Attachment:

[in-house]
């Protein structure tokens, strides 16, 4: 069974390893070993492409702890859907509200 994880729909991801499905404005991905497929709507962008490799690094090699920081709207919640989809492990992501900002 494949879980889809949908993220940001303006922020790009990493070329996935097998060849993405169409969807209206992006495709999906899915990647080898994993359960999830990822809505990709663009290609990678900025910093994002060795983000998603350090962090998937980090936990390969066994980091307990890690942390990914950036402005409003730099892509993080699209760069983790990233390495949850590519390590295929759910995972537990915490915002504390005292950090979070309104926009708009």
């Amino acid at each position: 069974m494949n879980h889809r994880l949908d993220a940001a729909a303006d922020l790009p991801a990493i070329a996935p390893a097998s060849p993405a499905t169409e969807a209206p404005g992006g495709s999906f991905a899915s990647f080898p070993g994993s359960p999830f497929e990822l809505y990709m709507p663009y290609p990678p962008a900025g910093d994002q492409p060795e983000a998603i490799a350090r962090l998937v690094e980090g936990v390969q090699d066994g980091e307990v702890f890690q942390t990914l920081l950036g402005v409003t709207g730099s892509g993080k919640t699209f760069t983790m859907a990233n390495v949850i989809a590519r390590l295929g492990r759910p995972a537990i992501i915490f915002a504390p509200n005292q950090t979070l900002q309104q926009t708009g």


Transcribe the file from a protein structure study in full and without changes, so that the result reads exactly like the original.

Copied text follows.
[in-house]
């Protein structure tokens, strides 16, 4: 069974390893070993492409702890859907509200 994880729909991801499905404005991905497929709507962008490799690094090699920081709207919640989809492990992501900002 494949879980889809949908993220940001303006922020790009990493070329996935097998060849993405169409969807209206992006495709999906899915990647080898994993359960999830990822809505990709663009290609990678900025910093994002060795983000998603350090962090998937980090936990390969066994980091307990890690942390990914950036402005409003730099892509993080699209760069983790990233390495949850590519390590295929759910995972537990915490915002504390005292950090979070309104926009708009």
């Amino acid at each position: 069974m494949n879980h889809r994880l949908d993220a940001a729909a303006d922020l790009p991801a990493i070329a996935p390893a097998s060849p993405a499905t169409e969807a209206p404005g992006g495709s999906f991905a899915s990647f080898p070993g994993s359960p999830f497929e990822l809505y990709m709507p663009y290609p990678p962008a900025g910093d994002q492409p060795e983000a998603i490799a350090r962090l998937v690094e980090g936990v390969q090699d066994g980091e307990v702890f890690q942390t990914l920081l950036g402005v409003t709207g730099s892509g993080k919640t699209f760069t983790m859907a990233n390495v949850i989809a590519r390590l295929g492990r759910p995972a537990i992501i915490f915002a504390p509200n005292q950090t979070l900002q309104q926009t708009g």